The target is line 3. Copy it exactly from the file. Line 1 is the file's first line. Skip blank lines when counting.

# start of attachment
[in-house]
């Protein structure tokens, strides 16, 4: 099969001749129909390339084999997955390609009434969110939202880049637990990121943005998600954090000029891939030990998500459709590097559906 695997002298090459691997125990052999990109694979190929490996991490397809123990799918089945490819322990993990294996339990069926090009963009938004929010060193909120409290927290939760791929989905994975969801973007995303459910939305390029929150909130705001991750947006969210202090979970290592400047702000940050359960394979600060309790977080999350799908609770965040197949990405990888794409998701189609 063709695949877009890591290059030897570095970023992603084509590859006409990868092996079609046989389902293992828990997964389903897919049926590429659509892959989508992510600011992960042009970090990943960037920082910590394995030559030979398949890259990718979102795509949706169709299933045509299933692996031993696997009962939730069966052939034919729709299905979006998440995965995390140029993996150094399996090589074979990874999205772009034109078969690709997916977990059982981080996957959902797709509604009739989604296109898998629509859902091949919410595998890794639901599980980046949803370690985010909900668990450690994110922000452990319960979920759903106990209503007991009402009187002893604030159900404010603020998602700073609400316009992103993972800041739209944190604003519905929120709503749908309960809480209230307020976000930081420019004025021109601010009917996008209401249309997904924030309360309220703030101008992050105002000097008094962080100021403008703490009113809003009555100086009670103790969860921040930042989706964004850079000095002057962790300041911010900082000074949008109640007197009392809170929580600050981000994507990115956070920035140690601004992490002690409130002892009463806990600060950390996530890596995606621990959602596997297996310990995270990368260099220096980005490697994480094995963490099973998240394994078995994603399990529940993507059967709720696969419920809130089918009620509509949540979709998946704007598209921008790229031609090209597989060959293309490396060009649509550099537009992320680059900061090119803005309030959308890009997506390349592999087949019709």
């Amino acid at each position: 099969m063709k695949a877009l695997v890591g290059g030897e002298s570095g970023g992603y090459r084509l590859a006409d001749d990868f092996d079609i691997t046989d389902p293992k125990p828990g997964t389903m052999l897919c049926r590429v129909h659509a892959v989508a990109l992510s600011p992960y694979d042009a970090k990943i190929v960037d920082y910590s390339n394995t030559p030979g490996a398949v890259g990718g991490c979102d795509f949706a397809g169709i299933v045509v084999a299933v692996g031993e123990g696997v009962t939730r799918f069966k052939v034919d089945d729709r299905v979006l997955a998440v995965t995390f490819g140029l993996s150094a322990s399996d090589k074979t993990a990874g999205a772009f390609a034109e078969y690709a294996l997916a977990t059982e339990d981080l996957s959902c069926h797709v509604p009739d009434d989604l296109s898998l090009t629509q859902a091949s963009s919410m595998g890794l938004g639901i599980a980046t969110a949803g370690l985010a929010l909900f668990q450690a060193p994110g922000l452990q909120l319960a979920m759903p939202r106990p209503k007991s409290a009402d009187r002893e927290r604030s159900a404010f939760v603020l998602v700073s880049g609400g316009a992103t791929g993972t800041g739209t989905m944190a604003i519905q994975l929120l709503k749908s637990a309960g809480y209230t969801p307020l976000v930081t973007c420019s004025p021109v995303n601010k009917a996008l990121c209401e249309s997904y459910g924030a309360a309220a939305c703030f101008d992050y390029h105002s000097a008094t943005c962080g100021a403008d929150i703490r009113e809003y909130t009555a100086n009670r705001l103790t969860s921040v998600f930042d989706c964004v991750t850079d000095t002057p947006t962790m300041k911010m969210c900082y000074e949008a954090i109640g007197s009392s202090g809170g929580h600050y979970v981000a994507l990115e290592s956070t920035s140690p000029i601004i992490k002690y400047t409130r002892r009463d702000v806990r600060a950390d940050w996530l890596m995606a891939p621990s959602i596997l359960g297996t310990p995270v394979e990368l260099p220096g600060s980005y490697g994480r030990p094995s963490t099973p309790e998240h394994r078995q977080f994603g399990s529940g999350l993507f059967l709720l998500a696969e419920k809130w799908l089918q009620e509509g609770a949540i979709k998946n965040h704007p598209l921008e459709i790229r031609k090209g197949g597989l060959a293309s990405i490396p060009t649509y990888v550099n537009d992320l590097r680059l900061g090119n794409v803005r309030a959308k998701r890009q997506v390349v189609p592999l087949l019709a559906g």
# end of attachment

């Amino acid at each position: 099969m063709k695949a877009l695997v890591g290059g030897e002298s570095g970023g992603y090459r084509l590859a006409d001749d990868f092996d079609i691997t046989d389902p293992k125990p828990g997964t389903m052999l897919c049926r590429v129909h659509a892959v989508a990109l992510s600011p992960y694979d042009a970090k990943i190929v960037d920082y910590s390339n394995t030559p030979g490996a398949v890259g990718g991490c979102d795509f949706a397809g169709i299933v045509v084999a299933v692996g031993e123990g696997v009962t939730r799918f069966k052939v034919d089945d729709r299905v979006l997955a998440v995965t995390f490819g140029l993996s150094a322990s399996d090589k074979t993990a990874g999205a772009f390609a034109e078969y690709a294996l997916a977990t059982e339990d981080l996957s959902c069926h797709v509604p009739d009434d989604l296109s898998l090009t629509q859902a091949s963009s919410m595998g890794l938004g639901i599980a980046t969110a949803g370690l985010a929010l909900f668990q450690a060193p994110g922000l452990q909120l319960a979920m759903p939202r106990p209503k007991s409290a009402d009187r002893e927290r604030s159900a404010f939760v603020l998602v700073s880049g609400g316009a992103t791929g993972t800041g739209t989905m944190a604003i519905q994975l929120l709503k749908s637990a309960g809480y209230t969801p307020l976000v930081t973007c420019s004025p021109v995303n601010k009917a996008l990121c209401e249309s997904y459910g924030a309360a309220a939305c703030f101008d992050y390029h105002s000097a008094t943005c962080g100021a403008d929150i703490r009113e809003y909130t009555a100086n009670r705001l103790t969860s921040v998600f930042d989706c964004v991750t850079d000095t002057p947006t962790m300041k911010m969210c900082y000074e949008a954090i109640g007197s009392s202090g809170g929580h600050y979970v981000a994507l990115e290592s956070t920035s140690p000029i601004i992490k002690y400047t409130r002892r009463d702000v806990r600060a950390d940050w996530l890596m995606a891939p621990s959602i596997l359960g297996t310990p995270v394979e990368l260099p220096g600060s980005y490697g994480r030990p094995s963490t099973p309790e998240h394994r078995q977080f994603g399990s529940g999350l993507f059967l709720l998500a696969e419920k809130w799908l089918q009620e509509g609770a949540i979709k998946n965040h704007p598209l921008e459709i790229r031609k090209g197949g597989l060959a293309s990405i490396p060009t649509y990888v550099n537009d992320l590097r680059l900061g090119n794409v803005r309030a959308k998701r890009q997506v390349v189609p592999l087949l019709a559906g």